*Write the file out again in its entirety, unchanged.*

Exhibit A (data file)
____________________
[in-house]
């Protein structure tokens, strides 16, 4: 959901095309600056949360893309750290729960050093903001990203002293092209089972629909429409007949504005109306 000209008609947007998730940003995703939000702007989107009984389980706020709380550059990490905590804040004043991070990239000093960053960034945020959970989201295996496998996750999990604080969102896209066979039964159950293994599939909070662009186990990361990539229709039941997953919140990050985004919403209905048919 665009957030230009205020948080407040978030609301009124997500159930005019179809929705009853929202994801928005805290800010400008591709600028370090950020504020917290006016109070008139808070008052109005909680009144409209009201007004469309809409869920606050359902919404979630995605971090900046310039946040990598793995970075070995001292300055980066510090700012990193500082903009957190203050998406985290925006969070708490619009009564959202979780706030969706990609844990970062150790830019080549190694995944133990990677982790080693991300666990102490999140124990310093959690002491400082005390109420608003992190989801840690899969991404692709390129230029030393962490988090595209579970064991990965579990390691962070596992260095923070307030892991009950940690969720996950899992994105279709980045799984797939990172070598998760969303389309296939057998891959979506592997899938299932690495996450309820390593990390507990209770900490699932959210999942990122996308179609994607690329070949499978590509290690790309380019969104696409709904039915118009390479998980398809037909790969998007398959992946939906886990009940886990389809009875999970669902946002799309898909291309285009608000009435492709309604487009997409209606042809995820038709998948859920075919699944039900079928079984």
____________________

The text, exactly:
[in-house]
């Protein structure tokens, strides 16, 4: 959901095309600056949360893309750290729960050093903001990203002293092209089972629909429409007949504005109306 000209008609947007998730940003995703939000702007989107009984389980706020709380550059990490905590804040004043991070990239000093960053960034945020959970989201295996496998996750999990604080969102896209066979039964159950293994599939909070662009186990990361990539229709039941997953919140990050985004919403209905048919 665009957030230009205020948080407040978030609301009124997500159930005019179809929705009853929202994801928005805290800010400008591709600028370090950020504020917290006016109070008139808070008052109005909680009144409209009201007004469309809409869920606050359902919404979630995605971090900046310039946040990598793995970075070995001292300055980066510090700012990193500082903009957190203050998406985290925006969070708490619009009564959202979780706030969706990609844990970062150790830019080549190694995944133990990677982790080693991300666990102490999140124990310093959690002491400082005390109420608003992190989801840690899969991404692709390129230029030393962490988090595209579970064991990965579990390691962070596992260095923070307030892991009950940690969720996950899992994105279709980045799984797939990172070598998760969303389309296939057998891959979506592997899938299932690495996450309820390593990390507990209770900490699932959210999942990122996308179609994607690329070949499978590509290690790309380019969104696409709904039915118009390479998980398809037909790969998007398959992946939906886990009940886990389809009875999970669902946002799309898909291309285009608000009435492709309604487009997409209606042809995820038709998948859920075919699944039900079928079984």